Castell’s claim that urban sociology has no subject matter has yet to be refuted. In this article, I argue that urban sociology should be understood as the sociology of the city. Rather than focusing on social problems within an urban context, urban sociologists need to treat the city as an autonomous social unit. The main task for the sociology of the city is to explain similarities and differences across individual cities and urban groups and to identify how these affect social life and collectivities. I illustrate this argument by exploring the urban production of trust. Treating the city as the unit of analysis, I show how trust matters for cities and how cities produce trust.
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The American Sociological Association set Cities of the Future as the overall theme of its annual meeting in 2001 and joint sessions were organized that same year at the British and American Sociological Associations conferences (BSA, ASA) to discuss the future of urban sociology (see also Perry and Harding 2002).
Chicago urban sociologists and their followers adopt a human ecology approach to the city, paying particular attention to the forms of social action and organization within the urban context (see e.g. Abbott 1999; Becker 1999; Bulmer 1986). Three pioneering texts - Park’s (1915) article The City: Suggestions for the Investigation of Human Behavior in the City Environment, Burgess’s (1925) The Growth of the City: An Introduction to a Research Project, and Wirth’s (1938) Urbanism as a Way of Life - laid the foundation for Chicago school sociology and urban sociology writ large.
Zukin was referring to Western cities and sociological writings on the city have largely neglected those cities in other parts of the world, for example, in socialist societies such as the former Soviet Union, and the contemporary People’s Republic of China.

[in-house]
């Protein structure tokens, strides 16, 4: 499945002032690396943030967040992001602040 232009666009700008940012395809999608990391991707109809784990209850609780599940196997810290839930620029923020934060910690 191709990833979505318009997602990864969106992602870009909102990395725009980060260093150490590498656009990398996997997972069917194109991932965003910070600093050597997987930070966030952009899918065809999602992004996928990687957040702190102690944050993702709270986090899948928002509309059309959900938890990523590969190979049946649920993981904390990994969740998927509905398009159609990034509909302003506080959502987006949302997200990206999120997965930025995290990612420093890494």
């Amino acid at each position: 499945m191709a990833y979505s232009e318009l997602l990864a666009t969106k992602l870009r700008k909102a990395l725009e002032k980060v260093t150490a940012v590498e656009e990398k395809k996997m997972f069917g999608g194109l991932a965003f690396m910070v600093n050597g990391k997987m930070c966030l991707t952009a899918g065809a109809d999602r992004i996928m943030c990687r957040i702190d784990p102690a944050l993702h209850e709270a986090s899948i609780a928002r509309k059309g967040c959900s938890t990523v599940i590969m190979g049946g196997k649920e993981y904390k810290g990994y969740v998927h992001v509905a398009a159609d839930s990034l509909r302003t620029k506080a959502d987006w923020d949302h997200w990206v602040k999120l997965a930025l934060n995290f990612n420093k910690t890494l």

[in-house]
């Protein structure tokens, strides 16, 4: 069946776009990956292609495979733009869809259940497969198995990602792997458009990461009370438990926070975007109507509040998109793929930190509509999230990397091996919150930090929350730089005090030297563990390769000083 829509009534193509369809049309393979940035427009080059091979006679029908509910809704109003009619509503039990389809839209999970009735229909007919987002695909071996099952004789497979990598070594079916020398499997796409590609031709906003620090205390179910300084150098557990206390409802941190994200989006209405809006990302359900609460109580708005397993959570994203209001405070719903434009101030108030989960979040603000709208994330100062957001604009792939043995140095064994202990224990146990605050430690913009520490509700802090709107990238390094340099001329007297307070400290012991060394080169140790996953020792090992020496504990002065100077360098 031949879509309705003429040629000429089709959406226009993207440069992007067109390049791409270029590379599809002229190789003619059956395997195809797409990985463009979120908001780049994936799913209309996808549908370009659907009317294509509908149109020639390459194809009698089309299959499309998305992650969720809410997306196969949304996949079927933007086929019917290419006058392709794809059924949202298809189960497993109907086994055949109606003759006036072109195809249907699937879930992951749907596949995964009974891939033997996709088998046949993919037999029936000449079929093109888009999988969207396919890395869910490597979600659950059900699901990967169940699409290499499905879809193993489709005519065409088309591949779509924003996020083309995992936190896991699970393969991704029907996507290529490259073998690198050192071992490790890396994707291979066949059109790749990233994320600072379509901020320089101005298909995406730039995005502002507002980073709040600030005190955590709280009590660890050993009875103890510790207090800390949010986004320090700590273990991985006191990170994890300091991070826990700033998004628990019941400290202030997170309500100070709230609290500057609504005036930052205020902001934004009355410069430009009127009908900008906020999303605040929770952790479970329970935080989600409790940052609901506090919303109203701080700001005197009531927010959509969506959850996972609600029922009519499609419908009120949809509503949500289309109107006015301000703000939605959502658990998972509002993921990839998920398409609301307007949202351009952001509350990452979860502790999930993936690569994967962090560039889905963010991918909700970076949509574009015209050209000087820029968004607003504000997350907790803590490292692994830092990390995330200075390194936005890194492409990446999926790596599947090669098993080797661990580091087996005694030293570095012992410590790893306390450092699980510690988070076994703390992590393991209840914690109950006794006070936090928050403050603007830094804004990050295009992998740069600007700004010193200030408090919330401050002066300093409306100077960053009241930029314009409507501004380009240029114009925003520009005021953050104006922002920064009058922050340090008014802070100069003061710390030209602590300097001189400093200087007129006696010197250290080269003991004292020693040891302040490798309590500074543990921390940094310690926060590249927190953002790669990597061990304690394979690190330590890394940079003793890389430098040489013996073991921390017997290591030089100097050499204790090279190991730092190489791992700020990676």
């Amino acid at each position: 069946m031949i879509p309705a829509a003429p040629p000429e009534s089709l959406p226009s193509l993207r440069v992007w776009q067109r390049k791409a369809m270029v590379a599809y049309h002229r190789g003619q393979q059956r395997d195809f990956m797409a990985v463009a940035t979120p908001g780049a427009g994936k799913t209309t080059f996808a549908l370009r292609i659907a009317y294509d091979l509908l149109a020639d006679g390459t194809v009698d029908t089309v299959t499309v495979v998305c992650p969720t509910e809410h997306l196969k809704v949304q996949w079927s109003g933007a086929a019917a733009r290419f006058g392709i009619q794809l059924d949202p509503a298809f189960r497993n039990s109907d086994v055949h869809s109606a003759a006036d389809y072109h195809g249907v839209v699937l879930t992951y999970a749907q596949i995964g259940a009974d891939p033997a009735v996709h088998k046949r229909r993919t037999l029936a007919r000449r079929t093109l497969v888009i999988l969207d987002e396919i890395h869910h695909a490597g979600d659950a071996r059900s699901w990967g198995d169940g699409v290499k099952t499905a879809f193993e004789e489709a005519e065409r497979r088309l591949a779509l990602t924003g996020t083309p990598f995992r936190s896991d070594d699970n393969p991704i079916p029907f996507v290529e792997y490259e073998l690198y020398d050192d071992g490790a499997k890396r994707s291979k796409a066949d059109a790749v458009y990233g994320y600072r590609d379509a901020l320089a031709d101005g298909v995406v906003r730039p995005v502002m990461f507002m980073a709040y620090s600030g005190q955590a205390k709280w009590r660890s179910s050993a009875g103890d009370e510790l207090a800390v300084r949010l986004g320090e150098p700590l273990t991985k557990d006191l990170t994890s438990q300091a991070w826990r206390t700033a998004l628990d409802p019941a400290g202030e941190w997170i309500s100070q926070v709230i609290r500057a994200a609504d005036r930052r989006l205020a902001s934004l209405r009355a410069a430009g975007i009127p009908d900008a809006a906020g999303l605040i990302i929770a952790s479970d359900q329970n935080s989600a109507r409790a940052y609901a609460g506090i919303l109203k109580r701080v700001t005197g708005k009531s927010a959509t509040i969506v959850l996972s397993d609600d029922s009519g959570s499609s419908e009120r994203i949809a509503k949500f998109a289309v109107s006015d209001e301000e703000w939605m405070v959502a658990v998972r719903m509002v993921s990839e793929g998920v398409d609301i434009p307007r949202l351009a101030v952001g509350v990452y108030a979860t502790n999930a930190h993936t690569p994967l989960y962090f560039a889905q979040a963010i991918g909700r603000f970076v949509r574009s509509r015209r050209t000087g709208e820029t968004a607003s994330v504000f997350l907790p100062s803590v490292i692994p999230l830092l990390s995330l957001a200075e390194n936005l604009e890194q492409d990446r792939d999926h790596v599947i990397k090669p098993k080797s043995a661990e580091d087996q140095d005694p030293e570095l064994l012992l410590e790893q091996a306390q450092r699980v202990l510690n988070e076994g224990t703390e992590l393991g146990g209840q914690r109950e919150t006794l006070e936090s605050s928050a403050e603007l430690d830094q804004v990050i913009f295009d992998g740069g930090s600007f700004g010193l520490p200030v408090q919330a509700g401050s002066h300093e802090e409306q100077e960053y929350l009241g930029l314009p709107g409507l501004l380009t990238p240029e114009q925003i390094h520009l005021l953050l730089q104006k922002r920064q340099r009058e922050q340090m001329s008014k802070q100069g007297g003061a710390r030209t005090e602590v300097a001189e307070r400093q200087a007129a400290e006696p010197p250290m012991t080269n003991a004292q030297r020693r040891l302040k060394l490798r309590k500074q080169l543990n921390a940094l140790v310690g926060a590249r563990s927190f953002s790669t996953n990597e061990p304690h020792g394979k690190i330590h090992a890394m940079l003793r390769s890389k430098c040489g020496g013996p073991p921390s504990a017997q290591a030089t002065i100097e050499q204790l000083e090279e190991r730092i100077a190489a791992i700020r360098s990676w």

Castells (1968: 36) has long insisted that the sociological study of the city cannot take place until we are clear about whether the city is a real object or whether it is a sociological entity.
Gans (2009) argues that American urban sociology is a big American city problem and issue-oriented sociology. Largely overlooked are the suburbs, towns, and rural areas where a majority of Americans live and work. He suggests that the future of urban sociology should be a “sociology of settlements” that would encompass all types of communities. This kind of focus could result in the sociology of everything.
While, in the near future, urban society will be nothing less than modern society as a whole, individual cities will always be just that individual: New York will always be New York and so too will Chicago, London, Moscow, Hong Kong, Tokyo, and Beijing.
Le Gales (2005) points out that the future of urban sociology lies in the development of comparative work.
Similarly, Tönnies (1955) explains that rural society is a cluster of tightly knit neighbors held together by common economic and social bonds, in which family life is the general basis. Personal relationships depend heavily on kinship or other shared characteristics, such as belief and place. Norms are largely unwritten and individuals are bound to one another in a web of mutual acquaintanceship. However, as social orders move from the gemeinschaft to the gesellschaft type, social relationships become more formalized and impersonal.
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I thank Terry Clark, Sean Lauer, Lawrence Nichols and Rima Wilkes for their insightful comments and useful suggestions on earlier drafts. I also thank the Laboratory for Comparative Social Research at the Higher School of Economics (funded by a subsidy from the Government of the Russian Federation for the implementation of the Global Competitiveness Program).
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Wu, C. Moving from Urban Sociology to the Sociology of the City. Am Soc 47, 102–114 (2016). https://doi.org/10.1007/s12108-015-9277-6
- Urban sociology
- Sociology of the city
- The city